by Lyle Daly | April 29, 2019
The wedding you want without a mountain of debt? Yes, you can have your (wedding) cake and eat it, too.
Your wedding is undoubtedly among the most important days of your life, but that special day can come with a big price tag. A 2017 survey by The Knot found that the average U.S. couple spent almost $34,000 on their wedding, and that's not even including the honeymoon.
Maybe you think that number sounds just about right -- or maybe it seems absolutely insane. Either way, no couple should begin their marriage by going into massive debt, so it's essential to figure out how to pay for your dream wedding.
The last thing you want is to set your heart on an ultra-luxurious wedding, only to later realize that it would take years to save enough money. That's why your first step should be calculating your wedding budget. And like every other step on this list, this is something you should do with your partner so you're both on the same page.
Start by seeing how much you two already have in savings that can go toward the wedding. This should be money that you've been saving specifically for a big expense, not money from your emergency fund or retirement accounts.
Next, determine how much you can realistically save per month. Then you'll know how much more you can have saved by your desired wedding date. By setting this amount as your wedding budget, you can fund your wedding entirely with your savings.
With an approximate wedding budget, you and your partner can brainstorm what you want your wedding to be like. For couples who don't have a bottomless budget, this is also when you decide what your must-haves are and where you can cut costs.
Have your heart set on a costly venue? You may need to be selective with your guest list.
Love the style of a certain photographer? You could spring for their fee but save money by opting for a wedding playlist instead of a DJ or by sending digital invites.
The easiest way to do this is with a wedding budget app. There are many available, and since they list all the standard wedding expenses, you're less likely to forget anything.
Some apps also include cost estimates for those wedding expenses. You can use those estimates to come up with an approximate total cost for your wedding. Of course, as you talk to vendors and figure out the actual costs for everything, you can replace those estimates.
With your wedding's total cost, you'll know whether it's feasible within the budget you set earlier. Ideally you'll come in under budget, but don't freak out if you're not. There are ways to bridge the gap that we'll get to later.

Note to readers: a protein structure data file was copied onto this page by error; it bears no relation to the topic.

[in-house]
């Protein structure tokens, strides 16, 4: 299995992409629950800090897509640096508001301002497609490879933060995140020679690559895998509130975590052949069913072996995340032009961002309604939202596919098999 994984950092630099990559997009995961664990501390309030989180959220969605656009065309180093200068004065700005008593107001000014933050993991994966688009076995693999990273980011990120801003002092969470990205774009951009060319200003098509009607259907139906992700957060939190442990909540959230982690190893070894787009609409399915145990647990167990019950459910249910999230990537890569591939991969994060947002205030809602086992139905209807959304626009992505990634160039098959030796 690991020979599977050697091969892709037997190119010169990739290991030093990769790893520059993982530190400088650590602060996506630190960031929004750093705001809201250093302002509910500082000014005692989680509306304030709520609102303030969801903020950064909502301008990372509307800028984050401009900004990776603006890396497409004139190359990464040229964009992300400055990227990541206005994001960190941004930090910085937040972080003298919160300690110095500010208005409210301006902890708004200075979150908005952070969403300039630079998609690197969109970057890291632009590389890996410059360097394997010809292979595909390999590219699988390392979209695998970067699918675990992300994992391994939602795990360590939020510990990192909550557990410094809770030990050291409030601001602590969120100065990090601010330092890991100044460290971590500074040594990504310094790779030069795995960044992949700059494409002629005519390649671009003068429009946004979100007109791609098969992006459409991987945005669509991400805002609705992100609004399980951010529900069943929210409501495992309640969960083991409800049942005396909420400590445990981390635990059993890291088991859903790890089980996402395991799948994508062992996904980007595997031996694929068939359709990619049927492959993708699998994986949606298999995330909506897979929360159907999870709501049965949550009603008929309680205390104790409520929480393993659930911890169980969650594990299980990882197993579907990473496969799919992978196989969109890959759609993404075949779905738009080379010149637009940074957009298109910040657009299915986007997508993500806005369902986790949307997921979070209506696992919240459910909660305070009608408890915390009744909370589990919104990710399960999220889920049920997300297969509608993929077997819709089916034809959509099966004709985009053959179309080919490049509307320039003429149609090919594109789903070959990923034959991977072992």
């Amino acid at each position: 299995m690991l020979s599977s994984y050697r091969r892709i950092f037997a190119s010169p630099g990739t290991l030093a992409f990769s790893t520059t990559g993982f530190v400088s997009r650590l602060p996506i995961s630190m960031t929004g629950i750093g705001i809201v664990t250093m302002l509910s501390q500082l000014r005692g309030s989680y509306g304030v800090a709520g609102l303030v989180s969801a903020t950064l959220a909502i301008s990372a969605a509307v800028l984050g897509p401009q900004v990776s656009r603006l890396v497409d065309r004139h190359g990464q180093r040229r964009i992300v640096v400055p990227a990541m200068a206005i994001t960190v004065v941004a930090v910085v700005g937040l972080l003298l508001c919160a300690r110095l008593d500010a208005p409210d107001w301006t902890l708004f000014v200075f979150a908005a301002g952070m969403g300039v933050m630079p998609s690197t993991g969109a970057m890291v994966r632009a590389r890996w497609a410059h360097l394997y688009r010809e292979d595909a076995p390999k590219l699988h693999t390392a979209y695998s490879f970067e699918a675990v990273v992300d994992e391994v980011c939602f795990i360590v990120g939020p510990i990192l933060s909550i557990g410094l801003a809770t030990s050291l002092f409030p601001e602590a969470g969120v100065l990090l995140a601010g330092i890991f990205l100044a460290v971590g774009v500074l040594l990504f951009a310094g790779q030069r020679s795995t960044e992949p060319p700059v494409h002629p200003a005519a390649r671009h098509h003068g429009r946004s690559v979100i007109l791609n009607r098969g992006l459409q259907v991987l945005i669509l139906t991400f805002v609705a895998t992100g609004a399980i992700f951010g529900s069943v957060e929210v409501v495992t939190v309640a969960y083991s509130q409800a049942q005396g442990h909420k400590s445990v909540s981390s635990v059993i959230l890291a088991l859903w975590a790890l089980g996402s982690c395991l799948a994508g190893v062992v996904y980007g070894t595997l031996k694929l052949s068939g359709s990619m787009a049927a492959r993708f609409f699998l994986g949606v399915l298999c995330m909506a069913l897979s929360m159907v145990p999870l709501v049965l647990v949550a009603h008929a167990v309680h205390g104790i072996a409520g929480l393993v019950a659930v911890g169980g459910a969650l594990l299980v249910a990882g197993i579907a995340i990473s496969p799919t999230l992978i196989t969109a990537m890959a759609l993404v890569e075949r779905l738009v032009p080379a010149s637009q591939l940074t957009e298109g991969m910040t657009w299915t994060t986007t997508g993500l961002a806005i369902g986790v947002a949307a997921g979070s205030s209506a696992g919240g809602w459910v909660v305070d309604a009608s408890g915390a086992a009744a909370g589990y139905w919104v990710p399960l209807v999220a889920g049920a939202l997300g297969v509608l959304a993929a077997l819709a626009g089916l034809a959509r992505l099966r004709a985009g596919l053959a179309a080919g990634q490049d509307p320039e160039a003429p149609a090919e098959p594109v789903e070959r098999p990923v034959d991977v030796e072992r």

Your wedding funds should not be touched for any unrelated expenses, so you should set up a separate bank account solely for wedding costs. It's a good idea to shop around for the best bank accounts when you do this. Here's why:
You could end up earning some interest on that wedding fund and even getting a bonus that boosts your budget.
The most effective way to save money, no matter what you're saving it for, is to make the process automatic. If you do it manually, you give yourself the opportunity to either forget to make deposits or decide to spend your spare cash elsewhere.
Set up recurring transfers from your checking account to your wedding account for the amount you want to save with each paycheck. Ideally, the transfers should happen immediately after you get paid.
Whether you're on target with your budget or not, negotiating with vendors is a good way to save money. Not every vendor will give you a lower price, but you won't know unless you ask.
Weddings are a competitive industry, so many vendors will cut you a deal to land your business. Here are a few ways you can negotiate a lower price:
Another simple negotiation option is to let the vendor know that your budget is a bit lower than their price. If they're charging $2,000, you could tell them that your limit is $1,800. Once they know how much you can spend, they can figure out a way to make a deal within your price range.
What's most important here is that you're polite and that you don't offer an insultingly low amount. Trying to negotiate a 10% discount is reasonable. Trying to get 50% off shows a lack of respect for the services that the vendor offers -- and is likely to be met with a firm "look elsewhere."
Borrowing money for your wedding isn't ideal, but it's an option if you're coming up short on funds. Considering how special your wedding day is, you may decide financing some costs are worth it. Here are some of the smartest ways to finance wedding costs:
Just make sure you pay for as much as possible out of your own pocket and only borrow what's absolutely necessary.
You want to look back on your wedding day as one of the best days of your life, not the day when you spent a lot of money that you didn't have. With the right game plan, you'll be able to put money aside and have your dream wedding without any financial repercussions.
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